Costello squeaks by Take Away for victory in 2005 AHJF Hunter Classic Spectacular

Winning the American Hunter Jumper Foundation Hunter Classic Spectacular is important to any hunter rider but for Louise Serio this time was especially important. Just the day before one of her young clientsWinning the American Hunter Jumper Foundation Hunter Classic Spectacular is important to any hunter rider but for Louise Serio this time was especially important. Just the day before one of her young clients

Story originally posted by Staff

Awards – Coolers – Ribbons at the 2005 AHJF Hunter Classic Spectacular on February 19, at the Winter Equestrian Festival in Wellington, FL.

Winning the American Hunter Jumper Foundation Hunter Classic Spectacular is important to any hunter rider but for Louise Serio this time was especially important. Just the day before one of her young clients (Rachel Geiger) lost her mom Jeannie in an unexpected turn of events and Louise made a decision that she was going to try and win for Jeannie. And so on Saturday, February 19, 2005 in Wellington, FL with sadness in her heart but determination in her ride, Serio and Costello negotiated two spectacular performances for a total two round score of 178.500, mere fractions ahead of second place finisher Take Away ridden by Havens Schatt. Pleased with her victory but still in shock, Serio felt a sense of accomplishment when Costello was announced as the winner. This was Costello’s first appearance in the tenth annual Hunter Classic which had been dominated by Strapless for the past four years.

Serio, Kennett Square, PA, only just recently started riding Costello, who she says, "gets really high and round at the jumps. He has a huge stride and he is great to jump."

President of the AHJF Geoff Teall watched Costello’s round from the announcer’s booth and was equally impressed with Costello’s performance. "There was consistency and brilliance in both rounds. Every jump was a great jump."

What made Costello’s performance even better was that you could see that Serio wasn’t holding back. Serio disclosed that Costello always needs you to put your foot on the gas a little to get him in gear (something that was not apparent from their ride). But no matter, she was going for it, which was clear by the way they boldly galloped down to every fence and by the beautifully formed bold, big arc of a jump that was the result of each jumping effort.

In fact, Costello appeared to have energy to spare despite the fact that, "He is a bit lazy. You have to make sure that you get a little over paced to start with," explained Serio.

Even second place rider Schatt knew it would be a challenge. "Louise’s horse was so accurate and so brilliant."

When Serio and Costello were on the field claiming their ribbon and prizes suddenly a bunch of friends and supporters dashed out on the field to share the joy of the moment knowing how special and important this win was to Serio. "I have a great group of people that help me," explained Serio. "I couldn’t do it without them."

Later Serio commented, "It was a little bittersweet. I wanted to win for Rachel." Jeannie’s passing was totally unexpected and it was a hard blow to family and friends alike. Serio was quiet for a moment before commenting, "I wanted to win this for Jeannie."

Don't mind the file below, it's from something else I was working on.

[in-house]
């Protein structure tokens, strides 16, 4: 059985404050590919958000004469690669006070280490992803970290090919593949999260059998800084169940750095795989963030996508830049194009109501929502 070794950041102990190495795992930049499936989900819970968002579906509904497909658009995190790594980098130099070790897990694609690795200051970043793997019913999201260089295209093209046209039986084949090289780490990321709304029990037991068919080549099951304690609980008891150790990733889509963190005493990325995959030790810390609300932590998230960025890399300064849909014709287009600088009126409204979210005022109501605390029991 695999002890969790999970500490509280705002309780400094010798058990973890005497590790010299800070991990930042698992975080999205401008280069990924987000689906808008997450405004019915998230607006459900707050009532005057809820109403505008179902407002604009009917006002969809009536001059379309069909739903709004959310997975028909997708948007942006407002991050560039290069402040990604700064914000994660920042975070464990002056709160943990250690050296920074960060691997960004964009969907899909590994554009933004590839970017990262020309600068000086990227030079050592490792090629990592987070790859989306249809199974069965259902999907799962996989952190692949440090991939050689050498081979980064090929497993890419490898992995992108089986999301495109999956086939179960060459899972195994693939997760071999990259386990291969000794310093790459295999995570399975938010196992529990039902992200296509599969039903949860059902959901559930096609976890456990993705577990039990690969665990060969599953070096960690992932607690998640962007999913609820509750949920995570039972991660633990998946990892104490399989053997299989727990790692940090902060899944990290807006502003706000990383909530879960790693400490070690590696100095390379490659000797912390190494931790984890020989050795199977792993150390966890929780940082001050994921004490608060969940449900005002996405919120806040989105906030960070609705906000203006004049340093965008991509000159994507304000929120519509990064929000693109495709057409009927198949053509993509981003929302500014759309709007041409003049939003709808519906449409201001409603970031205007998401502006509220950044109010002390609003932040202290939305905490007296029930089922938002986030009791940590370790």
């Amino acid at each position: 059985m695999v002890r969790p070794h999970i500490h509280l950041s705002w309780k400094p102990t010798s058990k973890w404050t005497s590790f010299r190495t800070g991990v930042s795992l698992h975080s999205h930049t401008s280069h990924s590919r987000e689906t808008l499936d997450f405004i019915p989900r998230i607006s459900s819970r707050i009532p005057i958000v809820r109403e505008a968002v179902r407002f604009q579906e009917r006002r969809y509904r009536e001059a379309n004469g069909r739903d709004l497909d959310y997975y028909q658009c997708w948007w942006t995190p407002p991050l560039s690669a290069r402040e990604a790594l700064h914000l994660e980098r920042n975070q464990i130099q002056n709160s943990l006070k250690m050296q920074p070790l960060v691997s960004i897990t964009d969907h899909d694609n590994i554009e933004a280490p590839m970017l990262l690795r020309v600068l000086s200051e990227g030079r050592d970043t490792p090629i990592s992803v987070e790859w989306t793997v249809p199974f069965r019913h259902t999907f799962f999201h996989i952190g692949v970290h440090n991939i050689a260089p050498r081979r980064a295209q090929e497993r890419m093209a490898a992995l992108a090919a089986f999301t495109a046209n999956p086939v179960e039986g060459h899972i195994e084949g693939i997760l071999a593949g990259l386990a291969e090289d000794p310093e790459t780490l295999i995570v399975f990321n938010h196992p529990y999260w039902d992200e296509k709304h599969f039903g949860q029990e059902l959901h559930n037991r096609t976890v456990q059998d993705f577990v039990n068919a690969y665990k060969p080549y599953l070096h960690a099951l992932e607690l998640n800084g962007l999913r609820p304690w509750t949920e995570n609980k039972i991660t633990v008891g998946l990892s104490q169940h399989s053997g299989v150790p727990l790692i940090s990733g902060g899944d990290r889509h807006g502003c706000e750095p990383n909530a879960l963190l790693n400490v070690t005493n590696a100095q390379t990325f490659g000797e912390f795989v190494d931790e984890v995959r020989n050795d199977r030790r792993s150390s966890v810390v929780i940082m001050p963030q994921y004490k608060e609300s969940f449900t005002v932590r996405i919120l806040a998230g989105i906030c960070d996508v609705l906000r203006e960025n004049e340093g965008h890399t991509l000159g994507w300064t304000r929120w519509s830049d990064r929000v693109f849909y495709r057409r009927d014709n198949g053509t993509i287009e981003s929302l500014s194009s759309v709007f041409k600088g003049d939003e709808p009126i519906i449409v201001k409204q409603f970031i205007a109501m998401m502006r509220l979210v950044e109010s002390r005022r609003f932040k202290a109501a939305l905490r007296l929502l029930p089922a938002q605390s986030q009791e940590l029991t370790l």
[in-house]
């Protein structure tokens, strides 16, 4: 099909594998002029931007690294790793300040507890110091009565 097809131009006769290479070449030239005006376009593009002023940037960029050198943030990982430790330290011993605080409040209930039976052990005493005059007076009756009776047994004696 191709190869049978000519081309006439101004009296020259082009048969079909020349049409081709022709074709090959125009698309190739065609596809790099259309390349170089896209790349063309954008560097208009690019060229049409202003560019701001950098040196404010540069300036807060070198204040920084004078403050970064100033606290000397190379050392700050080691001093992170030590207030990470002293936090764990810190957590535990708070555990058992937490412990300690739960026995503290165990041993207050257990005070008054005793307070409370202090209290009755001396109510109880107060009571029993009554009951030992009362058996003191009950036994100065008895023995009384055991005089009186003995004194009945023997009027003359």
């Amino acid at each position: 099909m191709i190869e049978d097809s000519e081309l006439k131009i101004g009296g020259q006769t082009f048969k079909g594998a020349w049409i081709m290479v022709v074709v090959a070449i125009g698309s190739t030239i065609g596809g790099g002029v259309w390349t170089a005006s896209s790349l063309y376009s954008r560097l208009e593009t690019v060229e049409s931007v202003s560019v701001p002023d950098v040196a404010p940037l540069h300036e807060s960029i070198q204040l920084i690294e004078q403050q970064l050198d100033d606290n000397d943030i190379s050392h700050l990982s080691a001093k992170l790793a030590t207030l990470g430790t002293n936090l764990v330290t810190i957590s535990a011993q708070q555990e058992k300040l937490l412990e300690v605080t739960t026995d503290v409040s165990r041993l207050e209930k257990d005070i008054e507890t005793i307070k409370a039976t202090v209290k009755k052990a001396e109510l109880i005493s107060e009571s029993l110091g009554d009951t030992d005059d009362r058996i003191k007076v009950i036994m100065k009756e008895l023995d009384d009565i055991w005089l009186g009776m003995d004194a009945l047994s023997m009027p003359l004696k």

Serio competed in a field of 25 of the finest hunter horses and riders in the nation. All had to qualify throughout the weeklong hunter classic at the Winter Equestrian Festival, February 16-19. Costello was the fifth horse to go in the first round and his score of 89 put her second to 34-year-old Schatt, Ocala, FL, riding Take Away, who scored 89.625. Their closest rival was Rio Renoir, ridden by Holly Orlando, Wellington, FL, to a score of 86.500 with Ken Smith, Wellington, FL and High Cotton’s 86.437 next in the order. The remaining four riders included Remedy (85.875) ridden by Danny Robertshaw, Camden, SC; Without Question with Rob Bielefeld, Wellington, FL, (85.500); Chopard ridden by Scott Stewart (85.437), Flemington, NJ and Moulin Rouge (85.250) ridden by Natalie Johnson, Greenwich, CT.

After the scores for the first four riders to return were announced (Moulin Rouge-75.250, Without Question-84.250, Remedy-76.250, Rio Renoir-82.750), it was clear that Costello was in a good position as the fifth horse to return. And when his performance over the second course was as good if not better than the first round attention was focused on the announcer. Their 89.5 second round score and two round tally of 178.5 put the pressure on the rest of the field and especially on their closest rival. Take Away was last to go in the order and ahead of him was High Cotton (84.75) and Chopard (83.75). When Schatt and Take Away entered the ring it was clear they were the only pair who could "take away" the victory from Costello. And while there score of 88.625 was close, and left the audience waiting patiently not knowing who had won, it was just short a quarter of a point (178.250) and left the lead with Costello. Take Away placed a very close second.

The third place ribbon went to High Cotton (171.187), Without Question 4th (169.750), Rio Renoir 5th (169.250), Chopard 6th (162.187), Remedy 7th (162.125), and Moulin Rouge 8th (160.500). After the class was over if Schatt was disappointed it wasn’t obvious and Smith’s third place finish was appreciated and expected.

"I was real pleased with him tonight. The plan worked out as well as we thought. I was very satisfied with the outcome. It was about as good as my horse could go," explained Smith.